Giving it up for Lent

Part of the Isolation Journals, Day 26. Prompt by Priya Parker.

I was raised in Roman Catholicism, and consider myself to still be part of the community today, despite how lapsed my engagement currently is. I remember attending CCD/Faith Formation weekly, and much of the later part of the year was dedicated to discussing Lent and Easter. For several of my early years of Faith Formation, I was part of the Wednesday sessions, which was very fortunate as during those years my class would get to attend a prayer service and receive our ashes for Ash Wednesday to mark the beginning of Lent, forty days of resistance before Easter. It’s meant to emulate Jesus’s forty days in the desert where he was tempted by the Devil.

Catholics commonly vow to give something up for Lent, usually a poor habit, or inversely, vow to do a good one more often. One year, I gave up all hard candies, lozenges, and gum. That was an incredibly difficult one, but I did it. Other times I vowed to make my bed more, clean up a little more, cut out crackers, chips, and other temptations. One year I gave up the “Big Three” social media sites, Facebook, Twitter, and Instagram. Since that year, I mostly kicked the habit of Twitter and Instagram. I had updated there sporadically since then, but not nearly as much as I had before. I was glad to be rid of that itch to check them, as between the three Twitter and Instagram made me the most unhappy. They were the bigger magnets for jealousy, negativity, and general spite (not that Facebook is entirely immune to that, but I appreciate the allowance to customize what you can view while saving face and maintaining your friends list). This year I attempted to keep in touch with friends more often, as I’ve been out of work and school and it’s been hard to stay in the loop, but with the Covid-19 pandemic I did not get to accomplish this vow to the capacity which I desired.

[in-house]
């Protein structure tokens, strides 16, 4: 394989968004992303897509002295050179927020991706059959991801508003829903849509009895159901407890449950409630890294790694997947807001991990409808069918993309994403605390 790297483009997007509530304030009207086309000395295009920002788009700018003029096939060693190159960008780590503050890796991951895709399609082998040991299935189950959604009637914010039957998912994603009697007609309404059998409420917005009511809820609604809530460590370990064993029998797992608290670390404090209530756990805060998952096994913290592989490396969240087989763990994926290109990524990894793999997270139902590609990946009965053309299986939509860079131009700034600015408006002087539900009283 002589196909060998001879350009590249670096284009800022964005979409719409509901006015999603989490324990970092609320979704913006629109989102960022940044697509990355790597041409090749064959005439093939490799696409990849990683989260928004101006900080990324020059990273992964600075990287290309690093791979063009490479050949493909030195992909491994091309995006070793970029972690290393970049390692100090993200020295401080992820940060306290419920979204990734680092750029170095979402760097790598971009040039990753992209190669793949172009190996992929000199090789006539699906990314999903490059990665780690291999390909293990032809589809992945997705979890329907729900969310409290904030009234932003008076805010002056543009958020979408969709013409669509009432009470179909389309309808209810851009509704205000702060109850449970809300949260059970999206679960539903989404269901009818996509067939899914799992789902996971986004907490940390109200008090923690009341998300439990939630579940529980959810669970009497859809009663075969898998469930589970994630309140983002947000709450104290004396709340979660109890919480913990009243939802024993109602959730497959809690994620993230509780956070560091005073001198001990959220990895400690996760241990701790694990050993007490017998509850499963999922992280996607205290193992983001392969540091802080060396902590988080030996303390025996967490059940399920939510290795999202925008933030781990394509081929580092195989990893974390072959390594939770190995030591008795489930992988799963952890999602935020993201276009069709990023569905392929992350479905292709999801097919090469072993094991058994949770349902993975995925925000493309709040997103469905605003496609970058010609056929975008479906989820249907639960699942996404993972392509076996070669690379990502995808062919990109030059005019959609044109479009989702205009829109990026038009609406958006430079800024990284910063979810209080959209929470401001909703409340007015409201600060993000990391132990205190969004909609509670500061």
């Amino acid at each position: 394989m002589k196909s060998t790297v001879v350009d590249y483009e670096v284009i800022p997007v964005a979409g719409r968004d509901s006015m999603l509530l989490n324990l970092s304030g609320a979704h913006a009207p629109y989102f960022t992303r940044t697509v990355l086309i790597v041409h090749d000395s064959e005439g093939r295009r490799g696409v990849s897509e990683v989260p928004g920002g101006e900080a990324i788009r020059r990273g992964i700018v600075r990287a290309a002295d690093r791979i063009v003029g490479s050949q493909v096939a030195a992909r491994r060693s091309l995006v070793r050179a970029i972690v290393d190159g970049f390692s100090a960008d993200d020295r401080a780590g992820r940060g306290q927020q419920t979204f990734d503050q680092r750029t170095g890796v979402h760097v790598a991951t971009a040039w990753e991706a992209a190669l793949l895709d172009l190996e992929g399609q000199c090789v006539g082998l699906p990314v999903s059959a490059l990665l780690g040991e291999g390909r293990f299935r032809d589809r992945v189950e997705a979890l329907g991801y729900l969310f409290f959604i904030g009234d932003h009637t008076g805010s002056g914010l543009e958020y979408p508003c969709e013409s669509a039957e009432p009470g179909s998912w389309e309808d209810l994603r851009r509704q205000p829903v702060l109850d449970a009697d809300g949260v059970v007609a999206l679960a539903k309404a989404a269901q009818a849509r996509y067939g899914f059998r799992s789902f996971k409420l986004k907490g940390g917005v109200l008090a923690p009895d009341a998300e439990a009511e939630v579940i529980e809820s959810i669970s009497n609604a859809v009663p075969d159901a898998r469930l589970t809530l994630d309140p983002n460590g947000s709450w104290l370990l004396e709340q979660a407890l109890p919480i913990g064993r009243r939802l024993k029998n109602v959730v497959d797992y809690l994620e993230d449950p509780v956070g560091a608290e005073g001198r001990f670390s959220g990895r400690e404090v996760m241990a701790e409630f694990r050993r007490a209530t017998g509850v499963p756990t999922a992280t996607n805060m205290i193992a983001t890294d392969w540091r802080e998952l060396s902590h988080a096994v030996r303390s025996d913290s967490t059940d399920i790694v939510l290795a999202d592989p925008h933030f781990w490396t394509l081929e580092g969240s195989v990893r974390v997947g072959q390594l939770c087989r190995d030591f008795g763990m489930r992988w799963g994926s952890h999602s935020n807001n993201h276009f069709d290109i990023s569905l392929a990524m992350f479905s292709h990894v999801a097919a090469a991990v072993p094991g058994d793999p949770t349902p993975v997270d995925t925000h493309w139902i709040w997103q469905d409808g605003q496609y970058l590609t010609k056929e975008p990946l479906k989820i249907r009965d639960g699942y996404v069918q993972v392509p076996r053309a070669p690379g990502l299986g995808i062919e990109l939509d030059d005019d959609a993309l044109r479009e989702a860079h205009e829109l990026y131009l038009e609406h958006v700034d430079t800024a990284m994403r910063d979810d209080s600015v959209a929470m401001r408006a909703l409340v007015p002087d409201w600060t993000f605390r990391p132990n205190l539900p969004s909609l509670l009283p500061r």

It’s a little like a New Year’s resolution but with a more digestible period of time, as you have a designated start and end time. More importantly, it’s cutting back instead of fully cutting something out, which is less daunting. I imagine an exercise like this would be helpful even for non-Catholics if they want to change those pesky behaviors.

The grand finale, Easter, has varied over the years. We generally receive a basket of candy and have a feast. Sometimes a brunch, sometimes a dinner. We celebrate the Resurrection and our own willpower and how it emulates that of Christ’s. Finally, we remain steadfast throughout the Easter Octave, awaiting later celebrations like Pentecost and the May crowning and procession of Mary.

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